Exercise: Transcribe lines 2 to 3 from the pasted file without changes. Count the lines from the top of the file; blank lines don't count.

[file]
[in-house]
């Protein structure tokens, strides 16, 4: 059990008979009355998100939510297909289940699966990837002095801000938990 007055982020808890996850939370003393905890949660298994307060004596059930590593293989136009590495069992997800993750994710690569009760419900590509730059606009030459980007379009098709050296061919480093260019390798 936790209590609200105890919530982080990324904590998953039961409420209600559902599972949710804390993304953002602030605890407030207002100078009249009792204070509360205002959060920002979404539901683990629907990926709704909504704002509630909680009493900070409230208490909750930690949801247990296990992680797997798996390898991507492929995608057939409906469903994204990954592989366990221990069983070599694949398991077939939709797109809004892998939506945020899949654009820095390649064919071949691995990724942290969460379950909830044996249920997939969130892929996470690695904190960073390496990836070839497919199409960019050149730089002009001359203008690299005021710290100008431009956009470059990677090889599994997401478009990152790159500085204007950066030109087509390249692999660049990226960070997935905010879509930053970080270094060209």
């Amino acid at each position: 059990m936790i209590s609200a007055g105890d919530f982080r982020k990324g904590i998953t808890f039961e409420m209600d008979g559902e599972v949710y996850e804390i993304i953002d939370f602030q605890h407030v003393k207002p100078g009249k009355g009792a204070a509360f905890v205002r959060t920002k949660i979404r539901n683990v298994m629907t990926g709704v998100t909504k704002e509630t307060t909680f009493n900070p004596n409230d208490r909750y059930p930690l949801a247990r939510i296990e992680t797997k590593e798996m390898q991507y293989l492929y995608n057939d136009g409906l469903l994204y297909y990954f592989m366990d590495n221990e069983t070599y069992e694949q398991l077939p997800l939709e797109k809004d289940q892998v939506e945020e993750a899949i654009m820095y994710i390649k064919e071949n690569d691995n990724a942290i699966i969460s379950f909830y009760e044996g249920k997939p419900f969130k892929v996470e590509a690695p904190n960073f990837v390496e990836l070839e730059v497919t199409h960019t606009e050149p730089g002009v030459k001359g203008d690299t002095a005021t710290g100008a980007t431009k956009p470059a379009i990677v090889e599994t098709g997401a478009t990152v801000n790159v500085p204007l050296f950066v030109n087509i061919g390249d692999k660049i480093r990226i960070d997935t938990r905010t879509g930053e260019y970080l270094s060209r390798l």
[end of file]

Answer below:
């Protein structure tokens, strides 16, 4: 059990008979009355998100939510297909289940699966990837002095801000938990 007055982020808890996850939370003393905890949660298994307060004596059930590593293989136009590495069992997800993750994710690569009760419900590509730059606009030459980007379009098709050296061919480093260019390798 936790209590609200105890919530982080990324904590998953039961409420209600559902599972949710804390993304953002602030605890407030207002100078009249009792204070509360205002959060920002979404539901683990629907990926709704909504704002509630909680009493900070409230208490909750930690949801247990296990992680797997798996390898991507492929995608057939409906469903994204990954592989366990221990069983070599694949398991077939939709797109809004892998939506945020899949654009820095390649064919071949691995990724942290969460379950909830044996249920997939969130892929996470690695904190960073390496990836070839497919199409960019050149730089002009001359203008690299005021710290100008431009956009470059990677090889599994997401478009990152790159500085204007950066030109087509390249692999660049990226960070997935905010879509930053970080270094060209």
């Amino acid at each position: 059990m936790i209590s609200a007055g105890d919530f982080r982020k990324g904590i998953t808890f039961e409420m209600d008979g559902e599972v949710y996850e804390i993304i953002d939370f602030q605890h407030v003393k207002p100078g009249k009355g009792a204070a509360f905890v205002r959060t920002k949660i979404r539901n683990v298994m629907t990926g709704v998100t909504k704002e509630t307060t909680f009493n900070p004596n409230d208490r909750y059930p930690l949801a247990r939510i296990e992680t797997k590593e798996m390898q991507y293989l492929y995608n057939d136009g409906l469903l994204y297909y990954f592989m366990d590495n221990e069983t070599y069992e694949q398991l077939p997800l939709e797109k809004d289940q892998v939506e945020e993750a899949i654009m820095y994710i390649k064919e071949n690569d691995n990724a942290i699966i969460s379950f909830y009760e044996g249920k997939p419900f969130k892929v996470e590509a690695p904190n960073f990837v390496e990836l070839e730059v497919t199409h960019t606009e050149p730089g002009v030459k001359g203008d690299t002095a005021t710290g100008a980007t431009k956009p470059a379009i990677v090889e599994t098709g997401a478009t990152v801000n790159v500085p204007l050296f950066v030109n087509i061919g390249d692999k660049i480093r990226i960070d997935t938990r905010t879509g930053e260019y970080l270094s060209r390798l």